IXYS argues that it will suffer prejudice if APT is allowed to amend its counterclaims because it will be forced to address a new legal theory (infringement of the `336 patent) and conduct extensive additional discovery. Indeed, the need for a party to conduct supplemental discovery or to consider a new line of legal argument are classic sources of prejudice that have regularly proven sufficient to defeat a motion for leave to amend. See Zikovic v. Southern California Edison Co., 302 F.3d 1080, 1087 (9th Cir. 2002) ("requirement of additional discovery would have prejudiced Edison"); Morongo, 893 F.2d at 1079 (new legal theory). Despite IXYS's strident protestations, the "new legal theory" to which IXYS points would Page 5 not force it to undertake quite the "radical shift in direction" or "entirely new course of defense" described in several of the cases that relied upon the presentation of new legal avenues as grounds for refusing to allow amendment. Id. The `336 patent is a parent of the `202 patent and describes correspondingly similar technology; the majority of the claim terms in question in the `336 patent are repeated in the `202 patent. Nonetheless, IXYS notes correctly that this court would be forced to construe a number of new claim terms, and thus that amendment would force IXYS to address those new claim terms and their meaning within the particular context of the `336 patent, issues which are novel to this action.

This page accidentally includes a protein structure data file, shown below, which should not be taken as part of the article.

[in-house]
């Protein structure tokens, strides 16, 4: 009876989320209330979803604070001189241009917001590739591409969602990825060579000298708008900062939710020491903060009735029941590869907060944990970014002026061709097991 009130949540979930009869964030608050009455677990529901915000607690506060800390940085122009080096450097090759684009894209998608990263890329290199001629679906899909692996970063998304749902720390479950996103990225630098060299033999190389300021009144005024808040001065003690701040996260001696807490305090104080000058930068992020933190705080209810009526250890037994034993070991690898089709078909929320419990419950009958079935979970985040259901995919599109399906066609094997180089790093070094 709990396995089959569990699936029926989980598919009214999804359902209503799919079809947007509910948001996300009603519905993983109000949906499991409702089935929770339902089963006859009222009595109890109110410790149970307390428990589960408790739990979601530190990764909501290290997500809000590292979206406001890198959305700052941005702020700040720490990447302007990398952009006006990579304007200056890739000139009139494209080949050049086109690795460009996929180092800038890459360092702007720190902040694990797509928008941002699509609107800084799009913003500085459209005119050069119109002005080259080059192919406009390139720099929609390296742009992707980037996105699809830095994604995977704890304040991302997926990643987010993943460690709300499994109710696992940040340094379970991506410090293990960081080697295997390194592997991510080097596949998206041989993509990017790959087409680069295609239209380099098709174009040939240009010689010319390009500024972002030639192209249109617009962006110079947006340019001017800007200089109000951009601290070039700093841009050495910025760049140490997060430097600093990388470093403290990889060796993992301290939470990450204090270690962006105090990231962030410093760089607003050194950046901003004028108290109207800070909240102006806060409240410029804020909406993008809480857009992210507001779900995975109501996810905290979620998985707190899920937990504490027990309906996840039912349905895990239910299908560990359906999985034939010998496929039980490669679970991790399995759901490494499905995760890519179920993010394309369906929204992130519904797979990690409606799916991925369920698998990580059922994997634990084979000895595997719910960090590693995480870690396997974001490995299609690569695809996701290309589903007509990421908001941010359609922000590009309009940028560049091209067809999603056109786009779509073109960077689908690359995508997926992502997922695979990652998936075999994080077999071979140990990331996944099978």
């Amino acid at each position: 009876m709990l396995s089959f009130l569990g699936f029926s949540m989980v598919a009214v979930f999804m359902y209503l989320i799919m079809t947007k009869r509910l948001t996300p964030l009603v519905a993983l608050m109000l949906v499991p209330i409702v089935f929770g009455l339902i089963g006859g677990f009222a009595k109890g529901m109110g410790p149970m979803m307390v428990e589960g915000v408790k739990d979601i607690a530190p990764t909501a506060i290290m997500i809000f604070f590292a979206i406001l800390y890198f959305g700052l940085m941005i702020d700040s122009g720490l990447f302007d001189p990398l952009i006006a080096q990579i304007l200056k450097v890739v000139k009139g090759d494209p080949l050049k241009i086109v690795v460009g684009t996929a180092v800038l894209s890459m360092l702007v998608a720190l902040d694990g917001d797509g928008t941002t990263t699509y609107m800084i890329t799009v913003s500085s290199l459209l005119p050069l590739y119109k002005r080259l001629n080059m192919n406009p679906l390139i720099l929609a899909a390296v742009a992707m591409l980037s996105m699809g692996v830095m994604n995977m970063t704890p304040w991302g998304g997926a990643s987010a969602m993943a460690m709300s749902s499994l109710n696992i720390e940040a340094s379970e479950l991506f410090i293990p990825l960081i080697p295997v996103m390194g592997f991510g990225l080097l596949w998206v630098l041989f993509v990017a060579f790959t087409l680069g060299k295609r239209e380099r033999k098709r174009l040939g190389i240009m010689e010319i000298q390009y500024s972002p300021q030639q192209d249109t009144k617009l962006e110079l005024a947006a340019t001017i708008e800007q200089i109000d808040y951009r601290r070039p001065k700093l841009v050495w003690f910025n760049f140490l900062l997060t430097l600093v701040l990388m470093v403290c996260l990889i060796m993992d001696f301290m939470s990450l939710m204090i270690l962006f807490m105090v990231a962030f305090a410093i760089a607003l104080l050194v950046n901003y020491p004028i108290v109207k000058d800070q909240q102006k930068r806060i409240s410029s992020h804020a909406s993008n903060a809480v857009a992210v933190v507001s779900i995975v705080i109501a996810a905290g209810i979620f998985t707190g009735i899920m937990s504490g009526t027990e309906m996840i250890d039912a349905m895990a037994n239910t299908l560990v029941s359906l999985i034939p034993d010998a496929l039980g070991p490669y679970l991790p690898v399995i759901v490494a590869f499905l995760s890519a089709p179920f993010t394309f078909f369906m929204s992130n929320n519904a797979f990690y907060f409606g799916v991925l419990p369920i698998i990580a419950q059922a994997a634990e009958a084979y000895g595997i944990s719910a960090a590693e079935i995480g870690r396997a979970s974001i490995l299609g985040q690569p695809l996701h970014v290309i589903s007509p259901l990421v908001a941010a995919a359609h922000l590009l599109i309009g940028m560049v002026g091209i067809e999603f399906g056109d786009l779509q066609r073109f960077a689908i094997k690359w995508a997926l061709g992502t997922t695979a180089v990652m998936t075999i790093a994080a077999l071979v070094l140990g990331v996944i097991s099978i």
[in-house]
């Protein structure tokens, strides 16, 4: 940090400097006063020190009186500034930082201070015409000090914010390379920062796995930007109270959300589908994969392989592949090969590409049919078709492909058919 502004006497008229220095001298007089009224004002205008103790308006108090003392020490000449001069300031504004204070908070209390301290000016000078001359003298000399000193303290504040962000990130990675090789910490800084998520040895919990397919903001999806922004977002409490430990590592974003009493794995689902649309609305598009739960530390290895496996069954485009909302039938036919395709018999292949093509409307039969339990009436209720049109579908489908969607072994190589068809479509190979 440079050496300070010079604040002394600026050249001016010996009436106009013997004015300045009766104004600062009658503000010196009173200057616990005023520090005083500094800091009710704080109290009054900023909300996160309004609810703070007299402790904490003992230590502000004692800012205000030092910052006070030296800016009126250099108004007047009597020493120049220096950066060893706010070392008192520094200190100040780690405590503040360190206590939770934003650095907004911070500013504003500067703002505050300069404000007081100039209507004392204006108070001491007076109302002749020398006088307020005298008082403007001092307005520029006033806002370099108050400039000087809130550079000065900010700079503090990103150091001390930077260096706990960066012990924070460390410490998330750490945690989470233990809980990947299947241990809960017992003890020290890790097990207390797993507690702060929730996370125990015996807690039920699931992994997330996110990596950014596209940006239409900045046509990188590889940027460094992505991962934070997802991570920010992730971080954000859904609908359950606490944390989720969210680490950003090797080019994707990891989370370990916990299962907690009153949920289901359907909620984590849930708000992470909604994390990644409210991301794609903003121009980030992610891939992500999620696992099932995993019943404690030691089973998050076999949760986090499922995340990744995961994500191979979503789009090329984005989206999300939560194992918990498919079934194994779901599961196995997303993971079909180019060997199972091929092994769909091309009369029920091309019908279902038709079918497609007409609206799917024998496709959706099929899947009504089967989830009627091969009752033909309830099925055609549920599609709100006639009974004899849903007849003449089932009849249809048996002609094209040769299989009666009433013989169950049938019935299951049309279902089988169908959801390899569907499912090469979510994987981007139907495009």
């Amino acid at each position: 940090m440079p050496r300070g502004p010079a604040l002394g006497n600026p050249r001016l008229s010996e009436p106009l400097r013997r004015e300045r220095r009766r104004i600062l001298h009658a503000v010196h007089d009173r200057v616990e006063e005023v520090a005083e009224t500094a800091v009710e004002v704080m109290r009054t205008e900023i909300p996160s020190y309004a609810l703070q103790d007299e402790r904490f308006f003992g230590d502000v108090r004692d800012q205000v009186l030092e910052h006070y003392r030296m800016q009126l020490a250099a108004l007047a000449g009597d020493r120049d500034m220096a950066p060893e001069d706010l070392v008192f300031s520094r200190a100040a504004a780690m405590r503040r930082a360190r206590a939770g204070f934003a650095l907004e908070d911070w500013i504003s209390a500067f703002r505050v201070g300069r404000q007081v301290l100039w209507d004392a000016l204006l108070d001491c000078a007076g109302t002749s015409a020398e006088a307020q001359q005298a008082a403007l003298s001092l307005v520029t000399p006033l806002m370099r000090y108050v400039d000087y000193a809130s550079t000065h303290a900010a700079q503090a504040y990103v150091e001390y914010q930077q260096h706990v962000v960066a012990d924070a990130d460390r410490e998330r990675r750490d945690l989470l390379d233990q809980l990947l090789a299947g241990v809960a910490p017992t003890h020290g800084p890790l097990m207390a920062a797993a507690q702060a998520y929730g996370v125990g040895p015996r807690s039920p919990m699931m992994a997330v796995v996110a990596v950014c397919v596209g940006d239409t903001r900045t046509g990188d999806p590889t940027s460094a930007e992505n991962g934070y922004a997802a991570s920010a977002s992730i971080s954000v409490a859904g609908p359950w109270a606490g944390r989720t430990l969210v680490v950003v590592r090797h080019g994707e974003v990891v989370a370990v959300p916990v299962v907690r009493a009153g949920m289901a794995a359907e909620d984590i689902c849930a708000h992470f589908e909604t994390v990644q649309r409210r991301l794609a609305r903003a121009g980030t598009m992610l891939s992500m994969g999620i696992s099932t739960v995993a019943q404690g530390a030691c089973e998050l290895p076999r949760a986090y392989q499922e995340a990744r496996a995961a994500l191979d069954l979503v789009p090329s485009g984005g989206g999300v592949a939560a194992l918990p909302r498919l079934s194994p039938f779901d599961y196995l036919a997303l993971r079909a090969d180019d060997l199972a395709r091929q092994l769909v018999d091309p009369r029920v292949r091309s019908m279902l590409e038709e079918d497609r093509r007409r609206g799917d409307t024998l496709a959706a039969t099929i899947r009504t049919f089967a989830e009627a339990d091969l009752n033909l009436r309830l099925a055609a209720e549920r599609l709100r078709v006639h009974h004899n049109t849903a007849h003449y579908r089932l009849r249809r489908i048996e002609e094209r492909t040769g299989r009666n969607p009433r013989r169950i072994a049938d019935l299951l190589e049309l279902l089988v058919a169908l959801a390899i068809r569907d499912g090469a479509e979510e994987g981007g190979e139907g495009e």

A more significant source of putative prejudice here is the additional discovery that APT's proposed amended claims would necessitate. In order to fully litigate the newly presented claims, IXYS would need to conduct a further round of typical patent discovery, undoubtedly involving the consultation of experts and the review of factual information relevant to both the construction of the patent's claims and its validity, in addition to the principal question of infringement. The fact that IXYS has already obtained the patent's file history and — somewhat more recently — APT's infringement contentions is helpful but not compelling; the necessity for IXYS to consult experts and conduct factual discovery regarding the novel questions raised by the `336 patent remains. If the `336 and `202 patents were sufficiently similar as ...